When you take a walk, where do you go: Around Djurgården. Where do you lunch: Sibiriens Soppkök or Hermans on Fjällgatan. Worst headgear: A Viking hat. Favorite product at the pharmacy: Stilnoct. Car: Mercedes. What is your latest CD purchase: Can’t afford to buy CD's. What do you listen to: Birdsong. Favorite shoes: Sandals. What do you read now: “Devil May Care” by Sebastian Faulks. How much do you spend on clothes monthly: Around 100 SEK. Favorite alcoholic beverage: Champagne. Do you recycle: Yes.
Tricky Swedish Accents.
What did you just say?? Swedish accents can be a bit tricky, says Expressen, asking its readers if they can interpret the following words: “Gôrgo” (Värmländska), “Guzz” (Rinkebysvenska), “Hurvigt” (Norrländska), “Gödigt” (Östgötska), and “Hialös” (Skånska). Key: Gôrgo = someone very nice. Guzz = girl. Hurvigt = Cold. Gödigt = good. Hialös = unhinged, hysterical.
Rare knife from ancient tomb.
Swedish archaeologists have been captivated by a Bronze Age knife, which was uncovered from an excavation site near Falbygden in central Sweden. The knife was discovered at the Firse Sten tomb in Falköping and is in remarkably good condition, despite having been buried for thousands of years. “It’s a knife blade which ends in a handle that looks like the throat and head of a horse,” said antiques expert Peter Jankavs from Falbygdens Museum to Sveriges Radio. The knife was found near the entrance to a 5,000-year-old tomb, although the knife itself is thought to be about 3,000 years old, since the Stone Age burial site was later re-used by people from the Bronze Age. The knife is so well preserved that its blade is still sharp. “The edge is such that you can almost cut yourself on it,” said Jankavs.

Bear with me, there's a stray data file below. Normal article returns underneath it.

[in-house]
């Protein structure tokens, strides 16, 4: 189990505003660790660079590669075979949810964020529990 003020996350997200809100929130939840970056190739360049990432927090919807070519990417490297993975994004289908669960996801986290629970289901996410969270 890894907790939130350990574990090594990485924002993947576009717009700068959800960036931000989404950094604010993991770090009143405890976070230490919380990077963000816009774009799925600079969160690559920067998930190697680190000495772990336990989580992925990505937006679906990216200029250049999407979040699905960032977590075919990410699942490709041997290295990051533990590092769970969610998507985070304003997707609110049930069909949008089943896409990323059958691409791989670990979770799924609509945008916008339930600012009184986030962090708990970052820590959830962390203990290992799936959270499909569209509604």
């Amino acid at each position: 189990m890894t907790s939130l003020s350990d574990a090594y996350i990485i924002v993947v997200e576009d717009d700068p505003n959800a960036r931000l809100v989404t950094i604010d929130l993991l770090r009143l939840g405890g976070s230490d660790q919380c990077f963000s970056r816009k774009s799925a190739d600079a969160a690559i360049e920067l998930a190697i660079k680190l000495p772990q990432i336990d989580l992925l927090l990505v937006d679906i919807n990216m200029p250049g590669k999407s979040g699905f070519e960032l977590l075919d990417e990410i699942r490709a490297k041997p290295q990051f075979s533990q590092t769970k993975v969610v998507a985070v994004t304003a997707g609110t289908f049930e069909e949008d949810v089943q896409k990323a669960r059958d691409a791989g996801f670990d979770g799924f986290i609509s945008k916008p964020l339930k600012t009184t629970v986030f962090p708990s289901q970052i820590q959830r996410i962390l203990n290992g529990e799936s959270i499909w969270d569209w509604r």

Systemet’s most expensive bottles.
Do you have money to spare? Then you might want to have a look at the more expensive bottles offered by Systembolaget. How about a bottle of whiskey for 36,000 SEK ($5,195)? A bottle of Black Bowmore from 1964 will cost you 24,998 SEK ($3,608). Among the red wines, there’s the Château Latour from 1988, which sells for 5,100 SEK ($736) a bottle. Prices like these give a whole new meaning to the saying “Drink responsibly” don’t they?
Fashion for Swedish women.
Expressen polled its female readers about what’s fashionable this fall. The result shows that the Swedish woman will most likely greet autumn in matchstick jeans, Lypsyl lip balm on the mouth for soft lips, and wine-red polish on the nails. The Swedish woman also prefers shopping at H&M. Her style icon is Kate Moss, followed by Princess Madeleine. Swedish women also said Gwyneth Paltrow has the best celebrity hair cut.
Most seen Swedish films.
The list of most seen Swedish films since 2003 is topped by “Så som i himmelen” (“As it is in heaven”) by Kay Pollack. In second place is “Arn – Tempelriddaren”, third is “Ondskan” (“Evil”).
Anna-Karin is the new Garbo!
An almost unknown Swedish actress, Anna-Karin Eskilsson from Östersund, knocked out Uma Thurman and other famous actresses when she nailed the part as Greta Garbo in an upcoming film about the legend’s life. “It’s amazing!” she says. “I’ve been waiting so long for something like this.” Eskilsson has been living in New York the past 14 years, where she’s had smaller parts in TV-series and films (“Sex and the City” and “The Wrestler” among others).
Peter Jern plays "Barabbas" in jeans and a hoodie, his friends are scary dolls. Dagens Nyheter gives Teater Moment excellent reviews for their novel-turned-play "Barabbas".